When Benjamin Franklin deferred to Thomas Jefferson in the drafting of the Declaration of Independence, he did so for multiple reasons. He wished to avoid the annoyance of being edited by the committee of the whole Continental Congress, as Jefferson was, to Jefferson’s great distress. Franklin sought to ensure the support of Jefferson’s Virginia for a revolution begun in New England. He wanted to give the younger man a chance to shine.
Franklin’s reputation was already secure. Before the American Revolution made Jefferson and George Washington and the other founders famous, Franklin was hailed internationally as one of the great philosophers — that is, scientists — of the age. His work in electricity had won him the era’s equivalent of the Nobel Prize, and his many admirers spanned Britain and continental Europe.
Yet it was Franklin’s attention to another science that has a more modern ring. In Franklin’s day medicine rarely warranted the label of science, with theories of disease running from rank superstition to wild surmise. As I have written in my book, “The First American,” Franklin brought to the field an aptitude for keen observation and an ability to draw general conclusions from scattered evidence.
The cold doesn't cause a cold, he observed
His contemporaries typically ascribed the common cold to a chilling of the sufferer; hence the name for the malady. Franklin disagreed. A regular crosser of the Atlantic, he observed that sailors, frequently chilled in their work, rarely caught cold. It wasn’t being chilled that caused colds, he conjectured, but being closed indoors with other people already infected — as occurred during winter, the season of colds. Fresh air, far from causing colds, helped prevent them.
John Adams experienced Franklin’s theory of colds during a journey the two took together. On retiring to their shared bedchamber, Adams closed the window tightly. “Oh, don’t shut the window,” Franklin objected. “We shall be suffocated.” Adams replied that he feared the night air. Franklin rejoined, “The air within this chamber will soon be, and indeed is now, worse than that without doors. Come! Open the window and come to bed, and I will convince you. I believe you are not acquainted with my theory of colds.” Adams answered that he had heard of Franklin’s novel theory.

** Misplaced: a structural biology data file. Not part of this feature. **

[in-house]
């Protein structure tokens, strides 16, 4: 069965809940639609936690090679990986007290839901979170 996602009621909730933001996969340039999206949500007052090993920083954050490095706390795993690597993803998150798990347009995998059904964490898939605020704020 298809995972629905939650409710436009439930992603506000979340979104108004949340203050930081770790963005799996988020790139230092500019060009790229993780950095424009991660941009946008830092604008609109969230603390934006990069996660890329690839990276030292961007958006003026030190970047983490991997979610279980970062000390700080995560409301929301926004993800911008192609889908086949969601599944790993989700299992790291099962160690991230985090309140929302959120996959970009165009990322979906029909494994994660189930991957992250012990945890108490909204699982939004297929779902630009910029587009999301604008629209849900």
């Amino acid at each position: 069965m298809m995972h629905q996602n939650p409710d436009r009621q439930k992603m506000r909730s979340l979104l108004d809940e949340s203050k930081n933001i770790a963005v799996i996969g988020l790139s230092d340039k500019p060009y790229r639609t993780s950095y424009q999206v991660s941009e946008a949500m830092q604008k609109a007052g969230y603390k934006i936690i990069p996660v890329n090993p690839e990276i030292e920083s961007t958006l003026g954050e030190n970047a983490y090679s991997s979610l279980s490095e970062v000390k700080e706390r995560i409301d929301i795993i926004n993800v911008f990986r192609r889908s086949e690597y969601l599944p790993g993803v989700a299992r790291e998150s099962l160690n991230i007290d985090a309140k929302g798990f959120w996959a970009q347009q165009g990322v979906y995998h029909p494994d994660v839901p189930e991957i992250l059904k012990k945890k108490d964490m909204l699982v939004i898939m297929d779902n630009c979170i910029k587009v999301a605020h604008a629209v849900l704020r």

It didn’t match his own observation, but he was willing to hear it again, and with the window open, “The Doctor then began an harangue, upon air and cold and respiration and perspiration, with which I was so much amused that I soon fell asleep, and left him and his philosophy together,” Adams recalled. And he woke up the next day without a cold.
Ahead of his time on lead
If attention to the spread of disease is timely when Zika worries people around the globe, Franklin’s conjectures on exposure to lead address concerns raised by the recent events in Flint, Michigan. On winter days during his career as a printer, Franklin warmed the lead type he set in his press, to make the letters easier to handle. He noticed that at the end of such days his fingers were stiff and his hands ached. Comparing notes with other printers, he concluded that lead absorbed through the skin was the cause.
Franklin meanwhile tracked reports of “dry gripes,” a gastrointestinal malady linked to various occupations, of which the unifying feature was exposure to lead. He noted that the dry gripes were common in the British West Indies but not the French West Indies. The climate and geography of the two regions were the same; what differed was that the British drank rum while the French drank wine. Rum was distilled in devices that contained lead pipes. “I have long been of opinion,” he wrote of the dry gripes, “that that distemper proceeds always from a metallic cause only, observing that it affects among tradesmen those that use lead, however different their trades, as glazers, type-founders, plumbers, potters, white lead makers and painters.”
A hospital for the poor, thanks to Franklin
If Franklin had lived in the 21st century he might or might not have endorsed the Affordable Care Act, but in the 18th century he was a pioneer of the principle that public health is a public good and therefore worthy of public support. In 1751 Franklin organized a petition to the Pennsylvania Assembly for the establishment of a hospital to care for the poor of the colony.
When the legislature balked at the expense and questioned the breadth of support for the project, Franklin proposed to raise half the money through private donations if the assembly would guarantee the other half. The assembly agreed, with many lawmakers confident Franklin would never meet his goal. Franklin had surreptitiously secured sufficient pledges already, and the assembly was compelled to pay up. “I do not remember any of my political manoeuvres, the success of which gave me at the time more pleasure,” Franklin recalled. “Or that in after thinking of it, I more easily excused myself for having made use of some operation.” Modern parents, especially those inclined to skip their kids’ vaccinations, should take heed as well.
Medicine and public health have come quite far since Franklin’s time. Scientists now have tools and techniques he couldn’t have dreamed of. But the best of today’s researchers share the inquisitive spirit and open mind he brought to everything he did. As for negotiating the ever difficult intersection of politics and policy, a bit of the Franklin cunning doesn’t hurt, either.